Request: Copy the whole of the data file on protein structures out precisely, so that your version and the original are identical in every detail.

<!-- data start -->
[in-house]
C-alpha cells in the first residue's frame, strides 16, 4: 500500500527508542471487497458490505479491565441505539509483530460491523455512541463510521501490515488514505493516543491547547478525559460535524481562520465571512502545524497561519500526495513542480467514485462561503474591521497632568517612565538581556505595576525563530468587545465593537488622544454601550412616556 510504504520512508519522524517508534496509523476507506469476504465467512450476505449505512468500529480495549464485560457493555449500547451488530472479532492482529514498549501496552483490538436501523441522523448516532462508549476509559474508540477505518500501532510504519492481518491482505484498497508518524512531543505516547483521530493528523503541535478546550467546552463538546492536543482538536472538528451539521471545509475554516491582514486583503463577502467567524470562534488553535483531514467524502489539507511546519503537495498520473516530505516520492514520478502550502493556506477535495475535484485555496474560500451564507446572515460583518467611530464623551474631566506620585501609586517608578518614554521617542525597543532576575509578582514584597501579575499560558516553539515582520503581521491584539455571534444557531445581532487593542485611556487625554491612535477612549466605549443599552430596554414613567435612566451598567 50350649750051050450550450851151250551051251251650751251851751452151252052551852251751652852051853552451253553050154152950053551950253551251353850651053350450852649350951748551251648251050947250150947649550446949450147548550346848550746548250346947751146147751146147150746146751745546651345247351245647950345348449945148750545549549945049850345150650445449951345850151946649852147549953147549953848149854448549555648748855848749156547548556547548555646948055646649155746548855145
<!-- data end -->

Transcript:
[in-house]
C-alpha cells in the first residue's frame, strides 16, 4: 500500500527508542471487497458490505479491565441505539509483530460491523455512541463510521501490515488514505493516543491547547478525559460535524481562520465571512502545524497561519500526495513542480467514485462561503474591521497632568517612565538581556505595576525563530468587545465593537488622544454601550412616556 510504504520512508519522524517508534496509523476507506469476504465467512450476505449505512468500529480495549464485560457493555449500547451488530472479532492482529514498549501496552483490538436501523441522523448516532462508549476509559474508540477505518500501532510504519492481518491482505484498497508518524512531543505516547483521530493528523503541535478546550467546552463538546492536543482538536472538528451539521471545509475554516491582514486583503463577502467567524470562534488553535483531514467524502489539507511546519503537495498520473516530505516520492514520478502550502493556506477535495475535484485555496474560500451564507446572515460583518467611530464623551474631566506620585501609586517608578518614554521617542525597543532576575509578582514584597501579575499560558516553539515582520503581521491584539455571534444557531445581532487593542485611556487625554491612535477612549466605549443599552430596554414613567435612566451598567 50350649750051050450550450851151250551051251251650751251851751452151252052551852251751652852051853552451253553050154152950053551950253551251353850651053350450852649350951748551251648251050947250150947649550446949450147548550346848550746548250346947751146147751146147150746146751745546651345247351245647950345348449945148750545549549945049850345150650445449951345850151946649852147549953147549953848149854448549555648748855848749156547548556547548555646948055646649155746548855145